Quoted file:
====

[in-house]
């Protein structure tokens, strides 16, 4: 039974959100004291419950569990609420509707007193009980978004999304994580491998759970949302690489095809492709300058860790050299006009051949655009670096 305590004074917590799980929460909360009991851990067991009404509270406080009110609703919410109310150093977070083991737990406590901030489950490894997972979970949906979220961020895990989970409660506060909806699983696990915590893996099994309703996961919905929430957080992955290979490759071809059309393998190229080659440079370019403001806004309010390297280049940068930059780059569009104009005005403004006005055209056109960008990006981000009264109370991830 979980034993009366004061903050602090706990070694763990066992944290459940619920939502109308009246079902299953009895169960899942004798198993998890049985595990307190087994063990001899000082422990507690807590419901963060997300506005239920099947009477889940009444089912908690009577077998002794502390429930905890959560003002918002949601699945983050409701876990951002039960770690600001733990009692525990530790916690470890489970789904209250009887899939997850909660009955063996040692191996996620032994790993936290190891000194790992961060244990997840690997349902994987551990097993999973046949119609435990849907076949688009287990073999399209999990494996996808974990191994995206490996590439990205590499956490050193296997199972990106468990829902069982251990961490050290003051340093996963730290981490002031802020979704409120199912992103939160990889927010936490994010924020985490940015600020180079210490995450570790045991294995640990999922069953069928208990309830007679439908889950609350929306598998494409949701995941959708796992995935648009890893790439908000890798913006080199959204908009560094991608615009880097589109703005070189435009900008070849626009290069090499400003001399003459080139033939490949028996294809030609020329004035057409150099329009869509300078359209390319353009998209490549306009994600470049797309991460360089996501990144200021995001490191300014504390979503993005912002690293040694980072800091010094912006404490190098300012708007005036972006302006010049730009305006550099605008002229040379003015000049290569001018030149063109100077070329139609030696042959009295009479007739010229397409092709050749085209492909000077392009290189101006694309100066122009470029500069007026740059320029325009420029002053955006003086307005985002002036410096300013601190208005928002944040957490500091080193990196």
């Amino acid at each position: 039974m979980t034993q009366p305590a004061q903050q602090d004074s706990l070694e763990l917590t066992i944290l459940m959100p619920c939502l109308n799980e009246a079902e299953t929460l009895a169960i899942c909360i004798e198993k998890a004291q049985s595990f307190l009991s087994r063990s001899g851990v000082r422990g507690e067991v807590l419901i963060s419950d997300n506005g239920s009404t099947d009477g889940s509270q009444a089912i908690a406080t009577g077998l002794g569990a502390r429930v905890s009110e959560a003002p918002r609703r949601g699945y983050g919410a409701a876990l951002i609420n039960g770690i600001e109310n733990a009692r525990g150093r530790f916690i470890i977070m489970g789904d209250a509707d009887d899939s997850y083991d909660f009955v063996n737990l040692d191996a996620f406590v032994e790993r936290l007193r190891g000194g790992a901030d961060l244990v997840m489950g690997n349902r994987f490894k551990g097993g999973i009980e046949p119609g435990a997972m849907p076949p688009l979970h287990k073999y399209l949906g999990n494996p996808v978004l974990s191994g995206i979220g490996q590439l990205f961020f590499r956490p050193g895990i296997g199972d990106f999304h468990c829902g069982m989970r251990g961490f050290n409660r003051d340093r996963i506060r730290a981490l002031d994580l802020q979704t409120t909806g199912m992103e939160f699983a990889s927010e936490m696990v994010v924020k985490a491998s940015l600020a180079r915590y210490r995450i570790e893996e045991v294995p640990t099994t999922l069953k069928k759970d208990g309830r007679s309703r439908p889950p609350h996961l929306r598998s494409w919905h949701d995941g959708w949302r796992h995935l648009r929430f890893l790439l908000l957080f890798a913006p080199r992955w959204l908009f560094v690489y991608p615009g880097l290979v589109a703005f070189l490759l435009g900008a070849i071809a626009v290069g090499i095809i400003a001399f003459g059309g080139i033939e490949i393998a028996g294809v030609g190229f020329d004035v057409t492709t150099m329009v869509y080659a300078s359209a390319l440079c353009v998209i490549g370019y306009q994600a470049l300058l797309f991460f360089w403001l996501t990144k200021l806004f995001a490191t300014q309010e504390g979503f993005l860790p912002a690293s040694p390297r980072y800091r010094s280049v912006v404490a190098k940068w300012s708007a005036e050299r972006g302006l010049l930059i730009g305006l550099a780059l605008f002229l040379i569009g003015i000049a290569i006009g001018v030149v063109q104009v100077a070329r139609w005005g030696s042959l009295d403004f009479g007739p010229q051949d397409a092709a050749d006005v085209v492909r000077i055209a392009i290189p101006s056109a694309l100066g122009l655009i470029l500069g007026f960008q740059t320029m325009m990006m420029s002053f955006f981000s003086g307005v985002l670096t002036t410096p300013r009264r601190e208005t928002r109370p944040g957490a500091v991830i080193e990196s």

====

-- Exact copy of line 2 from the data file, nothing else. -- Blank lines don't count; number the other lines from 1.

């Protein structure tokens, strides 16, 4: 039974959100004291419950569990609420509707007193009980978004999304994580491998759970949302690489095809492709300058860790050299006009051949655009670096 305590004074917590799980929460909360009991851990067991009404509270406080009110609703919410109310150093977070083991737990406590901030489950490894997972979970949906979220961020895990989970409660506060909806699983696990915590893996099994309703996961919905929430957080992955290979490759071809059309393998190229080659440079370019403001806004309010390297280049940068930059780059569009104009005005403004006005055209056109960008990006981000009264109370991830 979980034993009366004061903050602090706990070694763990066992944290459940619920939502109308009246079902299953009895169960899942004798198993998890049985595990307190087994063990001899000082422990507690807590419901963060997300506005239920099947009477889940009444089912908690009577077998002794502390429930905890959560003002918002949601699945983050409701876990951002039960770690600001733990009692525990530790916690470890489970789904209250009887899939997850909660009955063996040692191996996620032994790993936290190891000194790992961060244990997840690997349902994987551990097993999973046949119609435990849907076949688009287990073999399209999990494996996808974990191994995206490996590439990205590499956490050193296997199972990106468990829902069982251990961490050290003051340093996963730290981490002031802020979704409120199912992103939160990889927010936490994010924020985490940015600020180079210490995450570790045991294995640990999922069953069928208990309830007679439908889950609350929306598998494409949701995941959708796992995935648009890893790439908000890798913006080199959204908009560094991608615009880097589109703005070189435009900008070849626009290069090499400003001399003459080139033939490949028996294809030609020329004035057409150099329009869509300078359209390319353009998209490549306009994600470049797309991460360089996501990144200021995001490191300014504390979503993005912002690293040694980072800091010094912006404490190098300012708007005036972006302006010049730009305006550099605008002229040379003015000049290569001018030149063109100077070329139609030696042959009295009479007739010229397409092709050749085209492909000077392009290189101006694309100066122009470029500069007026740059320029325009420029002053955006003086307005985002002036410096300013601190208005928002944040957490500091080193990196």